The second phase was about reaching out to our outer circle. In other words, the guys you know but you don’t say Hi to in the street.  Once you have stretched your extended network as much as you can, comes the last phase. Everyone you know from near or far, strangers. Basically, you have to reach out to everyone. LinkedIn,, Facebook, Twitter, all means are good to get as many people as possible to complete the round.  

11 mai short

Following this strategy worked out well for us. £25k in the first 48 hours. 4 weeks later we reached 80% of our target. We then managed to negotiate an extra 14 days to extend the campaign. Imagine our faces if we had to lose the £120k we worked our ass off to get. In the end, we only needed 7 extra days to reach the target.

And here we are, on the 13th of June, contemplating the 100% on the pitch page. Hiroes made it! With a £20k investment previous to the campaign, we had a total of £170,000 raised. For sure, Raphael and Salome from the past would never have thought they would overfund. And yet, it all happened.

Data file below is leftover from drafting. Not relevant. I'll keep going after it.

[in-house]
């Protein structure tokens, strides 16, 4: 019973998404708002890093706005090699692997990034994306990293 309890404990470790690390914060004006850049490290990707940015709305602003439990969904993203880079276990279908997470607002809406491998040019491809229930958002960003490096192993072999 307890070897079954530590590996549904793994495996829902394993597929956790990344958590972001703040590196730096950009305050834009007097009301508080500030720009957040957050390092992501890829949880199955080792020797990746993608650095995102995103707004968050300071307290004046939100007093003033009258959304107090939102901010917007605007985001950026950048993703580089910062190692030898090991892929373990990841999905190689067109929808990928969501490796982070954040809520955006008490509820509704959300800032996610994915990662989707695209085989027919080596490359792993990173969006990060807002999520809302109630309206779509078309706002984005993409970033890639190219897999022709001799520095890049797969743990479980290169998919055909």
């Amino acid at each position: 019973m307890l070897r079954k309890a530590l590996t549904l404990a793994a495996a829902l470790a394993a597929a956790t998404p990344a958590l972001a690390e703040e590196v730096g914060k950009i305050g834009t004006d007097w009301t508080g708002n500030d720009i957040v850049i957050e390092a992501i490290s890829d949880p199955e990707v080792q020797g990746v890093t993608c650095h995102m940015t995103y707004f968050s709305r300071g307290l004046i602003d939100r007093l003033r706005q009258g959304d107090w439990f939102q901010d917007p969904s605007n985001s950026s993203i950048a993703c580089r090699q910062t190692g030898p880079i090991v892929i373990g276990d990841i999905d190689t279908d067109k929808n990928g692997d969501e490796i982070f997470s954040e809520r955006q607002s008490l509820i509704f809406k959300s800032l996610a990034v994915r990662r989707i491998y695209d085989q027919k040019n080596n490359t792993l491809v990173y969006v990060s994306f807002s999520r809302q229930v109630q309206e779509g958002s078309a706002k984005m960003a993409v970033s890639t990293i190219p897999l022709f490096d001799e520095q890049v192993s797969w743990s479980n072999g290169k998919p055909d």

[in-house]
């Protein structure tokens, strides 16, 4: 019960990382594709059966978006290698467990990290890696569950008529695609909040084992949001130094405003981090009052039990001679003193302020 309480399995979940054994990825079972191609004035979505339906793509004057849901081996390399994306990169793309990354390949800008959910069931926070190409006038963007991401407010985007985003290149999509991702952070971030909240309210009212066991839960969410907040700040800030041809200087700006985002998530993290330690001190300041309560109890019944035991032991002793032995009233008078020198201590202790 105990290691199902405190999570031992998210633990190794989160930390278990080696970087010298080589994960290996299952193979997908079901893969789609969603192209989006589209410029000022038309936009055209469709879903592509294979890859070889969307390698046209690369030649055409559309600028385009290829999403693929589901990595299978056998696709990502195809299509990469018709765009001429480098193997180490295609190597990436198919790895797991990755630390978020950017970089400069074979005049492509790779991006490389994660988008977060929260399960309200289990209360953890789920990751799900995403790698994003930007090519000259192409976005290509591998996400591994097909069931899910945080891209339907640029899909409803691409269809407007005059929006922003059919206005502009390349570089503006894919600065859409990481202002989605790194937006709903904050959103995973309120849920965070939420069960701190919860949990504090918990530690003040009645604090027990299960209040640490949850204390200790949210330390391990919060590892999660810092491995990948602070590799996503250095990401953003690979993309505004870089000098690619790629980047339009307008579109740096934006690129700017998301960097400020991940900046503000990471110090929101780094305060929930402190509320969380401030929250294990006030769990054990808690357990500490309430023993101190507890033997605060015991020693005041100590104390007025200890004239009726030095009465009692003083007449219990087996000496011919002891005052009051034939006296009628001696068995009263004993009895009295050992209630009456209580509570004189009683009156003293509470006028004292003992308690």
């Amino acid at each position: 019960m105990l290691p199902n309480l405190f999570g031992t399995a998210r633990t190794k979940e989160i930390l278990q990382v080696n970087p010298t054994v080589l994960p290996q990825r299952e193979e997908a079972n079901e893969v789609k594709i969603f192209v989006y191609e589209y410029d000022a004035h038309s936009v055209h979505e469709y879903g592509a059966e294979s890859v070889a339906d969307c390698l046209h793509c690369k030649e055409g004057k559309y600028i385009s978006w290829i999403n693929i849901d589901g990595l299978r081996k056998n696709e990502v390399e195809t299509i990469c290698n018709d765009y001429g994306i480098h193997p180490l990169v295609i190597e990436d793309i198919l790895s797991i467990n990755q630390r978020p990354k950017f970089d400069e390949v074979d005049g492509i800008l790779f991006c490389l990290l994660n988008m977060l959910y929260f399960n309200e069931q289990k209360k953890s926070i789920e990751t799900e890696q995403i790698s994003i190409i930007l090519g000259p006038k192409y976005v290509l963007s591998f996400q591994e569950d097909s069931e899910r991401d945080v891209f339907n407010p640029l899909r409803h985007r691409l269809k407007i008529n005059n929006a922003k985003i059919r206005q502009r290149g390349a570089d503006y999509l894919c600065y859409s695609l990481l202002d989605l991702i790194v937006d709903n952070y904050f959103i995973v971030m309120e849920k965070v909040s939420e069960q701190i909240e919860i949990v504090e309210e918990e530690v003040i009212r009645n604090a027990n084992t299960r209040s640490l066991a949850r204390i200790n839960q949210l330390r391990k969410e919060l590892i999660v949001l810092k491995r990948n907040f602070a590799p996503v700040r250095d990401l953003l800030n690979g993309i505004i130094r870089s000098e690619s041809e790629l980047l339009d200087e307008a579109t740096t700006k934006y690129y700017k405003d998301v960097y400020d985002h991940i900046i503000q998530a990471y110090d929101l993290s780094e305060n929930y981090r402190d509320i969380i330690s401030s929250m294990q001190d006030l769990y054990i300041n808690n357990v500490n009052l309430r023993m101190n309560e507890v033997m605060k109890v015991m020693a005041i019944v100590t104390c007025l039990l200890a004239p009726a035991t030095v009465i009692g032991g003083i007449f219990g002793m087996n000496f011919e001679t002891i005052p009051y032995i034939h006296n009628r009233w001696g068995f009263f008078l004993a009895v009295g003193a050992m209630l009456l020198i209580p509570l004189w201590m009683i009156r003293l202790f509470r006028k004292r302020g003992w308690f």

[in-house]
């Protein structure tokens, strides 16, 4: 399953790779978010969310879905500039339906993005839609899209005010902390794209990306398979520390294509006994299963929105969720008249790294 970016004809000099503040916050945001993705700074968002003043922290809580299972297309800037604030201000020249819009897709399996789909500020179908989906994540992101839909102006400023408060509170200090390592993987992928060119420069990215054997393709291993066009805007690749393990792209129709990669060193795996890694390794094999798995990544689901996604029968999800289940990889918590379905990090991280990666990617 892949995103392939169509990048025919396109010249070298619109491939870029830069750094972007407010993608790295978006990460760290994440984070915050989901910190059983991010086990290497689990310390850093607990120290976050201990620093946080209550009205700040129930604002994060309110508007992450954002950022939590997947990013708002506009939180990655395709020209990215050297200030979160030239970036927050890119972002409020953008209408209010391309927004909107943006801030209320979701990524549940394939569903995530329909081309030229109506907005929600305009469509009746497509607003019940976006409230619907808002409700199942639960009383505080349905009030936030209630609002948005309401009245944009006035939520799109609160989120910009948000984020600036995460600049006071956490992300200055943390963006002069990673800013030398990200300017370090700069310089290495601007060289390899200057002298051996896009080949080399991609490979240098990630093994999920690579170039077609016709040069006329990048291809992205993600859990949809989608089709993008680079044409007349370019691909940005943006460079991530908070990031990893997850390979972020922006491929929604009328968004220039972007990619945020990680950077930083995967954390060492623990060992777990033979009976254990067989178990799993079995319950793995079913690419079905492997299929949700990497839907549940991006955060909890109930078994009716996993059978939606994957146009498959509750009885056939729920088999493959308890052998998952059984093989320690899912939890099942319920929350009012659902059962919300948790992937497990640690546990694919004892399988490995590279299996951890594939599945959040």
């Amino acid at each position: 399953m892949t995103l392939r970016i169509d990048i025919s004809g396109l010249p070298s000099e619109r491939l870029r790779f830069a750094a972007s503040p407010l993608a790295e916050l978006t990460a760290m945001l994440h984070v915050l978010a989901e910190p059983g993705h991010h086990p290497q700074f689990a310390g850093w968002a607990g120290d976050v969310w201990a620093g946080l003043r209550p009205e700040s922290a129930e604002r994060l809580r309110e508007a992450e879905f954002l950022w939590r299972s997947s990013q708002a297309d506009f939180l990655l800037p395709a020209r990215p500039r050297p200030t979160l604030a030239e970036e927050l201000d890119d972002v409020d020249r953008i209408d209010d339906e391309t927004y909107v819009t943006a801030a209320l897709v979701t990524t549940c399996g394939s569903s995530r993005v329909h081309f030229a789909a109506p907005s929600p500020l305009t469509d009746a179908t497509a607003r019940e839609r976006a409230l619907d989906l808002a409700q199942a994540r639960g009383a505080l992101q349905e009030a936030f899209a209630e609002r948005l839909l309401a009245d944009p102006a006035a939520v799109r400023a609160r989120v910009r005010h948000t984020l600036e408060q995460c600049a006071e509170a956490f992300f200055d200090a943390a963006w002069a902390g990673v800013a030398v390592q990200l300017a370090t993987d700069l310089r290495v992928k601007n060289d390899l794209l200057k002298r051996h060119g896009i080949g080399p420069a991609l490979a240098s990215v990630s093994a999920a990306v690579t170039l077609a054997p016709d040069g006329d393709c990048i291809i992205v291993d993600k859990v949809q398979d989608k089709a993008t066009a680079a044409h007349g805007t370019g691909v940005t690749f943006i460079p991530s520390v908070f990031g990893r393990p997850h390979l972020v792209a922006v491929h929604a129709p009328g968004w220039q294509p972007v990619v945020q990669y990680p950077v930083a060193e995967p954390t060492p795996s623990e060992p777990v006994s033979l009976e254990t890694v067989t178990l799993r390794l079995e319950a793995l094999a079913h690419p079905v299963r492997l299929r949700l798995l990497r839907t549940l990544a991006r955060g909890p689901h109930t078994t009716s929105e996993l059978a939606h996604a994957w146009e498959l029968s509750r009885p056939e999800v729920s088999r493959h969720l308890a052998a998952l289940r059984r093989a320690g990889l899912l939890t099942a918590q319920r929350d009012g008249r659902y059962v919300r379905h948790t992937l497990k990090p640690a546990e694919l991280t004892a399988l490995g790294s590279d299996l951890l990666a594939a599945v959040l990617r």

1. Funded!

Relief, joy, excitement, tears, it is difficult to explain that feeling of seeing all those long hours of work finally rewarded. We thought of this moment for a long time, imagining the celebrations we would do once funded. You bet, we literally high fived and got back to work.

£170k, from people we know, from strangers, in our hands. You’re talking about a stress. Celebrating was the last thing we wanted to do. Instead we kept working even harder, tried to figure out the best way to spend these funds, and promised ourselves to celebrate once the platform will be up and running.  

We would like to thank everyone who supported us throughout this journey. This campaign was a huge milestone for us and we wouldn’t have made it without all of you guys. Now, let the serious stuff begin!


6 thoughts on “How did we raise £170,000 in just 5 weeks?

  1. Hi guys! How did Raphael create the pitch deck for Angel investors? Did he use any particular tools to put it together?
    Thanks, James


    1. Hi James!
      Thanks for your question. I used the good old Powerpoint to make the deck. In order to find nice icons you can go on For the graphs, I used Excel 🙂 and for Market research I used Google, competitors website and some reports I found online.

      Hope it helps, do not hesitate to ask if you need some advice 🙂